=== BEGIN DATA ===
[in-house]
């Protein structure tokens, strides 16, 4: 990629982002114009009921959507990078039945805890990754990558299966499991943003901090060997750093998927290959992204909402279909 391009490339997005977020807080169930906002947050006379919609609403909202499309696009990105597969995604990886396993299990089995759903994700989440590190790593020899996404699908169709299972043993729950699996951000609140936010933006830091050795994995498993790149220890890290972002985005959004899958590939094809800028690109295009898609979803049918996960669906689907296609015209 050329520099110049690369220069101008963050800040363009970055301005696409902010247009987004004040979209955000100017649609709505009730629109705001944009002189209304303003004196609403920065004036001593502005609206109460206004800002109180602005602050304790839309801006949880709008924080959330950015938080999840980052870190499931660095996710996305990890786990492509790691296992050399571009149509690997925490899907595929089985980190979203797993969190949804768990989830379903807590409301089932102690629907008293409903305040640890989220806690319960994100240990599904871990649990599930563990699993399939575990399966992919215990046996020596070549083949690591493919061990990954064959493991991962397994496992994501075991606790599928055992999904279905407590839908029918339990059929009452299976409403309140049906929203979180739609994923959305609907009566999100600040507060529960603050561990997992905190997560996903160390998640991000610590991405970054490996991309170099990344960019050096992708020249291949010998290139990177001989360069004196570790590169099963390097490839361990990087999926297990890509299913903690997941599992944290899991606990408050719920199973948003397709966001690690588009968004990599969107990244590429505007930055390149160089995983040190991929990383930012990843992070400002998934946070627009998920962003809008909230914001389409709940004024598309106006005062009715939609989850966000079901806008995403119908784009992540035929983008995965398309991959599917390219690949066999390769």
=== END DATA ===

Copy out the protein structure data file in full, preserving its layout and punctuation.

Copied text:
[in-house]
């Protein structure tokens, strides 16, 4: 990629982002114009009921959507990078039945805890990754990558299966499991943003901090060997750093998927290959992204909402279909 391009490339997005977020807080169930906002947050006379919609609403909202499309696009990105597969995604990886396993299990089995759903994700989440590190790593020899996404699908169709299972043993729950699996951000609140936010933006830091050795994995498993790149220890890290972002985005959004899958590939094809800028690109295009898609979803049918996960669906689907296609015209 050329520099110049690369220069101008963050800040363009970055301005696409902010247009987004004040979209955000100017649609709505009730629109705001944009002189209304303003004196609403920065004036001593502005609206109460206004800002109180602005602050304790839309801006949880709008924080959330950015938080999840980052870190499931660095996710996305990890786990492509790691296992050399571009149509690997925490899907595929089985980190979203797993969190949804768990989830379903807590409301089932102690629907008293409903305040640890989220806690319960994100240990599904871990649990599930563990699993399939575990399966992919215990046996020596070549083949690591493919061990990954064959493991991962397994496992994501075991606790599928055992999904279905407590839908029918339990059929009452299976409403309140049906929203979180739609994923959305609907009566999100600040507060529960603050561990997992905190997560996903160390998640991000610590991405970054490996991309170099990344960019050096992708020249291949010998290139990177001989360069004196570790590169099963390097490839361990990087999926297990890509299913903690997941599992944290899991606990408050719920199973948003397709966001690690588009968004990599969107990244590429505007930055390149160089995983040190991929990383930012990843992070400002998934946070627009998920962003809008909230914001389409709940004024598309106006005062009715939609989850966000079901806008995403119908784009992540035929983008995965398309991959599917390219690949066999390769």